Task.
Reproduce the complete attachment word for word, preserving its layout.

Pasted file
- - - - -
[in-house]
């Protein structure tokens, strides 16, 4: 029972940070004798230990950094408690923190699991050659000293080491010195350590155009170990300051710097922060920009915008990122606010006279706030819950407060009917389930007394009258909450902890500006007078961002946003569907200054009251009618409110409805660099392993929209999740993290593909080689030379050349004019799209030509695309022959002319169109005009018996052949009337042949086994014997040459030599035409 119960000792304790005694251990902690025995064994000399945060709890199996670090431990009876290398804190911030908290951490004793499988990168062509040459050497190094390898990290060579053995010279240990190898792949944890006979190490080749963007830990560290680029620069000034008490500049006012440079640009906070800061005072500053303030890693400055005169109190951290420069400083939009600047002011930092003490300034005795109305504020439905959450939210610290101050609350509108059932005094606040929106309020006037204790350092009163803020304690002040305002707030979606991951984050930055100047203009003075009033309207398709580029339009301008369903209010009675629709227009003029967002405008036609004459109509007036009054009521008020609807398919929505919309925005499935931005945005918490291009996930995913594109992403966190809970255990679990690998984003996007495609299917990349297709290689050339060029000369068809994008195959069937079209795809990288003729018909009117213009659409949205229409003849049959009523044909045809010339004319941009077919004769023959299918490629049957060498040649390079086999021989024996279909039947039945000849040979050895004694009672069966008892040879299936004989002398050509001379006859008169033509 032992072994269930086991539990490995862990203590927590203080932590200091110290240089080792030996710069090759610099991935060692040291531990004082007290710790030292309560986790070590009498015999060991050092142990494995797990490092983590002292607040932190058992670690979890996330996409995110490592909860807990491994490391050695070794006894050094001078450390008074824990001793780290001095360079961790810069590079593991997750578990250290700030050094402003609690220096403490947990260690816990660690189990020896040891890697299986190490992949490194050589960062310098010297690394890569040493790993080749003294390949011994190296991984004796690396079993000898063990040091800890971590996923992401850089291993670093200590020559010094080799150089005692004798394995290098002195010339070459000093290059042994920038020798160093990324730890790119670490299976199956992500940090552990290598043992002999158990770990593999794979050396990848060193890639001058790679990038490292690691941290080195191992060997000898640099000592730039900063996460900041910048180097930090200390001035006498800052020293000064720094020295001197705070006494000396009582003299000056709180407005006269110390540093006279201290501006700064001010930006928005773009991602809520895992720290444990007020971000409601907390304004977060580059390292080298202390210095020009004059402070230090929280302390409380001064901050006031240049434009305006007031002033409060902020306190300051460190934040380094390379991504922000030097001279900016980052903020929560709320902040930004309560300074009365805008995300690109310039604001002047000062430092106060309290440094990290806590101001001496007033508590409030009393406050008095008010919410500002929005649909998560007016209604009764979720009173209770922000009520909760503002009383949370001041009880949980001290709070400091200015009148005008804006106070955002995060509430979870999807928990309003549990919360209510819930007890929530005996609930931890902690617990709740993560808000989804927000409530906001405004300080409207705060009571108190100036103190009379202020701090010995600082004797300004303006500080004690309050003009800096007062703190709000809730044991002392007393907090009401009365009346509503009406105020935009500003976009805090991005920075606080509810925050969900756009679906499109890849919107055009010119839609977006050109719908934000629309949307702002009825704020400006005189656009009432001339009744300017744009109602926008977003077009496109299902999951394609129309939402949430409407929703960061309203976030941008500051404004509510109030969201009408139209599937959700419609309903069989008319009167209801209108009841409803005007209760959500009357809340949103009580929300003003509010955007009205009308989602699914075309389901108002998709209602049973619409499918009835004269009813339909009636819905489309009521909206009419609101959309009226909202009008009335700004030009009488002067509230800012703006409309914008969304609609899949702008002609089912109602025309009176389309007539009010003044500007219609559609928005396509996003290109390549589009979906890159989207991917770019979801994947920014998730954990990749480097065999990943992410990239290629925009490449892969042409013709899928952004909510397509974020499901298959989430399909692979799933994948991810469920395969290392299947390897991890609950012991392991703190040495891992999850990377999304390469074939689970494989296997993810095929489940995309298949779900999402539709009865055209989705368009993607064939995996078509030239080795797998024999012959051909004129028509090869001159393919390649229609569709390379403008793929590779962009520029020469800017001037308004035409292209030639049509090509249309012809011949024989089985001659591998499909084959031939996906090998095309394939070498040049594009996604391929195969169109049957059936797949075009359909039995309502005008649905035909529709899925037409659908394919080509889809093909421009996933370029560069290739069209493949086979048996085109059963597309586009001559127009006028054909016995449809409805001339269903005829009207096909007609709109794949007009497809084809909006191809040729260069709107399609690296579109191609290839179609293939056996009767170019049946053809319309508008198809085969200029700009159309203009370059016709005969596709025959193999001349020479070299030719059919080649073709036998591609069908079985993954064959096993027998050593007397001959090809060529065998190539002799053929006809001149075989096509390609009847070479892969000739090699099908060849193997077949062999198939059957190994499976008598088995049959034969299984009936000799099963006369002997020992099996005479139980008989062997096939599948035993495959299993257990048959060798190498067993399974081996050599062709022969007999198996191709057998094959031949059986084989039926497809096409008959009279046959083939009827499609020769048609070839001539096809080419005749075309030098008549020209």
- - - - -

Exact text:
[in-house]
């Protein structure tokens, strides 16, 4: 029972940070004798230990950094408690923190699991050659000293080491010195350590155009170990300051710097922060920009915008990122606010006279706030819950407060009917389930007394009258909450902890500006007078961002946003569907200054009251009618409110409805660099392993929209999740993290593909080689030379050349004019799209030509695309022959002319169109005009018996052949009337042949086994014997040459030599035409 119960000792304790005694251990902690025995064994000399945060709890199996670090431990009876290398804190911030908290951490004793499988990168062509040459050497190094390898990290060579053995010279240990190898792949944890006979190490080749963007830990560290680029620069000034008490500049006012440079640009906070800061005072500053303030890693400055005169109190951290420069400083939009600047002011930092003490300034005795109305504020439905959450939210610290101050609350509108059932005094606040929106309020006037204790350092009163803020304690002040305002707030979606991951984050930055100047203009003075009033309207398709580029339009301008369903209010009675629709227009003029967002405008036609004459109509007036009054009521008020609807398919929505919309925005499935931005945005918490291009996930995913594109992403966190809970255990679990690998984003996007495609299917990349297709290689050339060029000369068809994008195959069937079209795809990288003729018909009117213009659409949205229409003849049959009523044909045809010339004319941009077919004769023959299918490629049957060498040649390079086999021989024996279909039947039945000849040979050895004694009672069966008892040879299936004989002398050509001379006859008169033509 032992072994269930086991539990490995862990203590927590203080932590200091110290240089080792030996710069090759610099991935060692040291531990004082007290710790030292309560986790070590009498015999060991050092142990494995797990490092983590002292607040932190058992670690979890996330996409995110490592909860807990491994490391050695070794006894050094001078450390008074824990001793780290001095360079961790810069590079593991997750578990250290700030050094402003609690220096403490947990260690816990660690189990020896040891890697299986190490992949490194050589960062310098010297690394890569040493790993080749003294390949011994190296991984004796690396079993000898063990040091800890971590996923992401850089291993670093200590020559010094080799150089005692004798394995290098002195010339070459000093290059042994920038020798160093990324730890790119670490299976199956992500940090552990290598043992002999158990770990593999794979050396990848060193890639001058790679990038490292690691941290080195191992060997000898640099000592730039900063996460900041910048180097930090200390001035006498800052020293000064720094020295001197705070006494000396009582003299000056709180407005006269110390540093006279201290501006700064001010930006928005773009991602809520895992720290444990007020971000409601907390304004977060580059390292080298202390210095020009004059402070230090929280302390409380001064901050006031240049434009305006007031002033409060902020306190300051460190934040380094390379991504922000030097001279900016980052903020929560709320902040930004309560300074009365805008995300690109310039604001002047000062430092106060309290440094990290806590101001001496007033508590409030009393406050008095008010919410500002929005649909998560007016209604009764979720009173209770922000009520909760503002009383949370001041009880949980001290709070400091200015009148005008804006106070955002995060509430979870999807928990309003549990919360209510819930007890929530005996609930931890902690617990709740993560808000989804927000409530906001405004300080409207705060009571108190100036103190009379202020701090010995600082004797300004303006500080004690309050003009800096007062703190709000809730044991002392007393907090009401009365009346509503009406105020935009500003976009805090991005920075606080509810925050969900756009679906499109890849919107055009010119839609977006050109719908934000629309949307702002009825704020400006005189656009009432001339009744300017744009109602926008977003077009496109299902999951394609129309939402949430409407929703960061309203976030941008500051404004509510109030969201009408139209599937959700419609309903069989008319009167209801209108009841409803005007209760959500009357809340949103009580929300003003509010955007009205009308989602699914075309389901108002998709209602049973619409499918009835004269009813339909009636819905489309009521909206009419609101959309009226909202009008009335700004030009009488002067509230800012703006409309914008969304609609899949702008002609089912109602025309009176389309007539009010003044500007219609559609928005396509996003290109390549589009979906890159989207991917770019979801994947920014998730954990990749480097065999990943992410990239290629925009490449892969042409013709899928952004909510397509974020499901298959989430399909692979799933994948991810469920395969290392299947390897991890609950012991392991703190040495891992999850990377999304390469074939689970494989296997993810095929489940995309298949779900999402539709009865055209989705368009993607064939995996078509030239080795797998024999012959051909004129028509090869001159393919390649229609569709390379403008793929590779962009520029020469800017001037308004035409292209030639049509090509249309012809011949024989089985001659591998499909084959031939996906090998095309394939070498040049594009996604391929195969169109049957059936797949075009359909039995309502005008649905035909529709899925037409659908394919080509889809093909421009996933370029560069290739069209493949086979048996085109059963597309586009001559127009006028054909016995449809409805001339269903005829009207096909007609709109794949007009497809084809909006191809040729260069709107399609690296579109191609290839179609293939056996009767170019049946053809319309508008198809085969200029700009159309203009370059016709005969596709025959193999001349020479070299030719059919080649073709036998591609069908079985993954064959096993027998050593007397001959090809060529065998190539002799053929006809001149075989096509390609009847070479892969000739090699099908060849193997077949062999198939059957190994499976008598088995049959034969299984009936000799099963006369002997020992099996005479139980008989062997096939599948035993495959299993257990048959060798190498067993399974081996050599062709022969007999198996191709057998094959031949059986084989039926497809096409008959009279046959083939009827499609020769048609070839001539096809080419005749075309030098008549020209």